Kazan', tip. imper. Universiteta, 1899, 47 p. [H]. Other editions: 3rd, tip. I. N. Kharitonova, 1904, 48 p. [H]; 5th, tip. "Millet", 1908, 48 p. [H, TE]; 6th, 1909, 48 p. [H, TE]. 149 - Riza'eddin Fakhreddin, Tanzimat (Reorganization) , Kazan', tip. B. L. Domb rovskago, 1898, 80 p. [H]. An extremely important work concerned with the question of reorganizing the Muslim spiritual administration in Russia, which had been under state control since the end of the eighteenth century. 150 - Riza'eddin Fakhreddin, Terbiyeli ana (The well-educated mother), Kazan', tip. imper. Universiteta, 1898, 16 p. [H]. Other editions: 2nd, tip. Brat'ev Karimovykh, 1905, 16 p. [H]; Orenburg, tipo-lit. t-va "Karimov, Khusaynovi K-o", 1909, 16 p. [H, TE]. 151 - Riza'eddin Fakhreddin, d., Terbiyeli khatun (The well-educated woman), Kazan', tip. B. L. Dombrovskago, 1899, 29 p. [H]. Other editions: Orenburg, tip. Karimova, 1902, 29 p. [H]; 3rd, Kazan', lito-tip. I. N. Kharitonova, 1904, 24 p. [H]; tipo-lit. t-va "Karimov, Khusaynov i K-o", 1909, 24 p. [H, TE]. 152 - Sadreddin ibn Nizameddin Maqsudi, Ma'iset. Mill roman (The means of subsistence. A national novel), Kazan', tip. Brat'ev Karimovykh, 1900, 78 p. [H]. On Maqsudi, see item 45. Ma'iset is a lengthy short story about the life of a Kazan' Tatar merchant. It was the author's first and last literary effort. According to A. Battal-Taymas, Kazan Turkleri, op. cit. : 136, the purpose of this work was "to instill a national ideal in the reader". 153 - Salaheddin Efeni, Risale-yi sullam al-sama' (A treatise on the staircase to heaven), Kazan', tip. M. Chirkova, 1895, 77 p. [H]. 154 - Sami'allah Efendi, Ma'lumat ibtida'iye (Preliminary knowledge) , Kazan', n.p., 1894. 155 - Seruddin ibn Miftaheddin, Nev' beer (Mankind), Kazan', n.p., 1898. 156 - Seruddin ibn Miftaheddin, Vaza'if al-insan (The obligations of man), Kazan', tip. B. L. Dombrovskago, 1898, 64 p. 157 - ah Ahmed Muhammedoglu, Bey an ul-haqq (A declaration of faith), Kazan', tipo-lit. imper. Universiteta, 1898, 68 p. [H]. 158 - emseddin al-Tahiri, Heyet-i gedide (The new system), Kazan', n.p., 1896. 159 - emseddin al-Tahiri, Mufassal heyet-i gedide kitabi (A detailed book on the new system), Kazan', n.p. 1900. emseddin al-Tahiri (1856-1932) was a reformist-minded imam who supported educational change along gadidist lines. The two works cited above are critiques of the traditional system of teaching. A brief treatment of Tahiri's "philosophical" ideas is found in Ykh"y Abdullin, "Tatar mg"riftchelre filosofiyseneng kayber ms'llre" (On some questions of philosophy among Tatar educators), Kazan Utlan, 12 (Dec. 1972): especially 164-166. 160 - erif al-Karimi, d., Qtsa-yi u qiz (The tale of the three girls), Kazan', tip. Karimova, 1897. 161 - eykh Muhammed Murad Efendi, Insaf (Usul-i gedid) (Justice. The new method), Kazan', n.p., 1900. 162 - ihabeddin al-Margani, Tarikh-i Bulgar (The history of the Bulgars), Part I, Kazan', n.p., 1900. See note 5. I have been unable to find reference to any work by Margani with this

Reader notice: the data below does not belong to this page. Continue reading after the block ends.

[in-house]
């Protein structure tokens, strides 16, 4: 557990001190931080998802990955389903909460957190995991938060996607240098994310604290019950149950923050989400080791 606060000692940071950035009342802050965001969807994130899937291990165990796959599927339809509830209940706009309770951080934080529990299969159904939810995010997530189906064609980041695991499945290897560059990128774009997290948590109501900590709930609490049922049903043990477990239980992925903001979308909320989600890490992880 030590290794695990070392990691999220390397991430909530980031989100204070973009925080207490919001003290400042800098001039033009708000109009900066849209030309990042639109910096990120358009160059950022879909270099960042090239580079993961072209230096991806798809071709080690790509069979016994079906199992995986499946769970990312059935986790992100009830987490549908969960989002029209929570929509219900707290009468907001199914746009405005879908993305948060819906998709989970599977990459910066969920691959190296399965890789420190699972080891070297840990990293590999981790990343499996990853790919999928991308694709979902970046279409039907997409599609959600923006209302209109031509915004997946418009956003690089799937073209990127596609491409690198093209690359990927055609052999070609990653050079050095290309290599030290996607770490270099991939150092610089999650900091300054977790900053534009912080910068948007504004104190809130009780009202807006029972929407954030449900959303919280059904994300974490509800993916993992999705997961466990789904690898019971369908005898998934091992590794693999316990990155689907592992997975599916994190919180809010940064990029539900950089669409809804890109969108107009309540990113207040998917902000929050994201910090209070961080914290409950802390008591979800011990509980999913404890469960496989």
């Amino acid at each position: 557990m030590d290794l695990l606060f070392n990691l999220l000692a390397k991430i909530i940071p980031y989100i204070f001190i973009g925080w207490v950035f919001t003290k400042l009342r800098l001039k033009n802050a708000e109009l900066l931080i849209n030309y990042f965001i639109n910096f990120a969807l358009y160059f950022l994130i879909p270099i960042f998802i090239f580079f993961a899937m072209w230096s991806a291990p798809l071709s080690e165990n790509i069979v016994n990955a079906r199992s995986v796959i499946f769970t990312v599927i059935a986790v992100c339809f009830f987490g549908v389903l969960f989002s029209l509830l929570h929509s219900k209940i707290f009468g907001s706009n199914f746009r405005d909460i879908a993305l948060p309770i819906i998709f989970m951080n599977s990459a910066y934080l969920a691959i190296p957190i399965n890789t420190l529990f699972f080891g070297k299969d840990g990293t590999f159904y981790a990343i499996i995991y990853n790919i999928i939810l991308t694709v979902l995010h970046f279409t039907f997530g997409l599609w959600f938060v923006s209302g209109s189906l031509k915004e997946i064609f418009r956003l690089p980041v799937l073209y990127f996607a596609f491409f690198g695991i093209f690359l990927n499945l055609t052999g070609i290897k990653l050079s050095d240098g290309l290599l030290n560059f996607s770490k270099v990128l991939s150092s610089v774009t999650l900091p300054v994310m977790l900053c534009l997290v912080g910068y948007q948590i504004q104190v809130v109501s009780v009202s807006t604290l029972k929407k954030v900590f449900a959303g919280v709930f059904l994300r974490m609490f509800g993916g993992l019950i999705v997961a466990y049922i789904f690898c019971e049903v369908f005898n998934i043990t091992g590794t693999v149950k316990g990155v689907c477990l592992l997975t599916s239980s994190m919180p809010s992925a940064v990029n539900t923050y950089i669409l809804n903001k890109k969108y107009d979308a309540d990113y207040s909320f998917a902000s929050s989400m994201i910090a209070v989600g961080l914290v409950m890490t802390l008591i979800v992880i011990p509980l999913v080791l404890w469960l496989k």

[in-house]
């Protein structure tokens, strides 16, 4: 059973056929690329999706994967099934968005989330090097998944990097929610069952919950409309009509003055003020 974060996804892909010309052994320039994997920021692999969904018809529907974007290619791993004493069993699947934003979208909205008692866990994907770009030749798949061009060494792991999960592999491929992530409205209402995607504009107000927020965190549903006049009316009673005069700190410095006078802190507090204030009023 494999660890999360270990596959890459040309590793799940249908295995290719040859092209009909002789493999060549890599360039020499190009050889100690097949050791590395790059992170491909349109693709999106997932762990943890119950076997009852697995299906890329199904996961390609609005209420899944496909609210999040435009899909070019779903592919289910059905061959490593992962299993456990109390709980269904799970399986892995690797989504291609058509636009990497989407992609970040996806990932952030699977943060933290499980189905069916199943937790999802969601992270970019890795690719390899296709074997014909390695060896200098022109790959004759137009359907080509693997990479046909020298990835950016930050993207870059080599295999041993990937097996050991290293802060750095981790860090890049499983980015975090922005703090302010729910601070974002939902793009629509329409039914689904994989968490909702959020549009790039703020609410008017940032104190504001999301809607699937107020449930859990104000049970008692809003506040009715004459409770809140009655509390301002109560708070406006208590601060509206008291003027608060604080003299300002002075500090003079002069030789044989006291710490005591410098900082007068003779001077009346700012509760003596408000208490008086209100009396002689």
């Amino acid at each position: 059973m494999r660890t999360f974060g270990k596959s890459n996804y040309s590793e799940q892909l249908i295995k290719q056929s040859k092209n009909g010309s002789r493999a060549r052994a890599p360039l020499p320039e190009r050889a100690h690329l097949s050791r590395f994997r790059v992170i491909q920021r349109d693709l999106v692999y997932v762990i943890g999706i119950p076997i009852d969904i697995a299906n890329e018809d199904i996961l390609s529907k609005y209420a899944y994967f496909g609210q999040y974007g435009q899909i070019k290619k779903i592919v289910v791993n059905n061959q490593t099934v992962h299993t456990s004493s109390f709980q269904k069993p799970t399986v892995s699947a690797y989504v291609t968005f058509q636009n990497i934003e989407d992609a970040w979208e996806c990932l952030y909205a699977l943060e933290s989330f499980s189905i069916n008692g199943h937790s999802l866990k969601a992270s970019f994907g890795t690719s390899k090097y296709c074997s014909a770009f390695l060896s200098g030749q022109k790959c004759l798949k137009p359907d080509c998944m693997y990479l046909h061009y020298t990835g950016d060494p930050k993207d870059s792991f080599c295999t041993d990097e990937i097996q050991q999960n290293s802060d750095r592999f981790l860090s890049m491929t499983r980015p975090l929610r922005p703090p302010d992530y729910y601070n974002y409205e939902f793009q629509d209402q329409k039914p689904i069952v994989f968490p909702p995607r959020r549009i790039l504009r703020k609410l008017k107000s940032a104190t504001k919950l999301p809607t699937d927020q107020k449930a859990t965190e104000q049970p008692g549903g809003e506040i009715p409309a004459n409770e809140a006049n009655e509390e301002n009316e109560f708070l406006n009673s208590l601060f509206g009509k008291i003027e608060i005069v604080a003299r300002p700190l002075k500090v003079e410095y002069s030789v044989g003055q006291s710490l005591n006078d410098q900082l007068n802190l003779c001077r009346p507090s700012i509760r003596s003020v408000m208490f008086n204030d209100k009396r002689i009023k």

title. However, given the proneness for error in Gasprinskii's bibliography, the publication in question may actually be Mustafad al-akhbar fi akhvah Kazan ve Bulgar (Information concerning the history of Kazan' and Bulgar), the first part of which was published in Kazan' in 1885, with the second part appearing in 1900. It was Part II that dealt with the history of Tatar culture after the conquest of Kazan' by Muscovy in the mid-sixteenth century. For a recent study of Mustafad al-akhbar, but only of Part I, see M. A. Usmanov, "Istochniki knigi Sh. Mardzhani Mustafad al-akhbar fi akhvali Kazan ve Bulgar, ch. 1, Kazan', 1885" (The sources for . Margani's book Mustafad al-akhbar...), in Ocherki istorii povolzh'ia i priural'ia. Sbornk statei, vyp. II-III (Kazan', 1969): 144-154. 163 - Sindukof, Ahmed akir, Isim (Isim), Kazan', n.p., 1899. 164 - Sindukof, Ahmed akir, Kitb al-vasiyet (The book of advice), Kazan', tip. B. L. Dombrovskago, 1897, 16 p. [H]. 165 - Sultan Megid Ganizade, Allah Divani (The Divan of Allah), Baku, tip. gubernskago pravleniia, 1896, 18 p. [H]. See item 52. 166 - Sultan Megid Ganizade, Gelinler hamaHli (The brides' amulet), Baku, n.p., 1 90 1 [H]. 167 - Sultan Megid Ganizade, Nadir ah. Tragediya (Nadir ah. A tragedy), Baku, tip. "Aror", 1898, 128 p. 168 - Sultan Megid Ganizade, Tulki ve aqaq Bey (The fox and aqaq Bey), Baku, n.p., 1899. 169 - Tahir iyle Zuhre (Tahir and Zuhre), Kazan', tip. Karimova, 1897. 170 - Tolstoi, L., Biringi raqigi hikye (The tale of the first distiller), trans, from the Russian, Baku, n. p., 1897. Lev Tolstoi's The first distiller, or how the little devil earned a crust of bread (Pervyi vinokur, Hi kak chertenok kraiushku zasluzhil), was a comedy adapted from his short story "How the little devil earned a crust of bread" ( chertenok kraiushku vykupal), both of which were published in 1886. The play is an amusing piece of temperance propaganda, centering on the efforts of an imp to lead some peasants to sin. His labors succeed only after he teaches the peasants how to make and drink vodka. Gasprinskii includes the play in his bibliography for much the same reason that Tolstoi wrote it: to point up the dangers of alcohol. 171 - Turk qadinlan (Turkish women), trans, from the French by Fatih Karimi, Orenburg, tip. Karimova [?], 1901, 36 p. According to Gasprinskii, Perevodchik, 36 (Sept. 30, 1901): 142, the author (not disclosed) discusses the advances made by Ottoman Turkish women during the previous forty years. Karimi has translated this work in order to propagandize the education and emancipation of Russian Muslim women. 172 - Umidbayef, Muhammed Selim ibn Imuhammed, Mukhtasar al-viqaye (A short prophylaxis) , Ufa, n.p., 1890. The author also published a translation of Pushkin's "Bakhchisaraiskii fontn" (The fountain in Bakhchisarai) in 1901. See Perevodchik, 42 (Nov. 16, 1901): 166. 173 - Urmanef, Muhammed Ahsan, Munat-i Tatariya (The writings of Tataria) , St. Petersburg, tipo-lit. I. Boraganskago, 1900, 54 p. [H].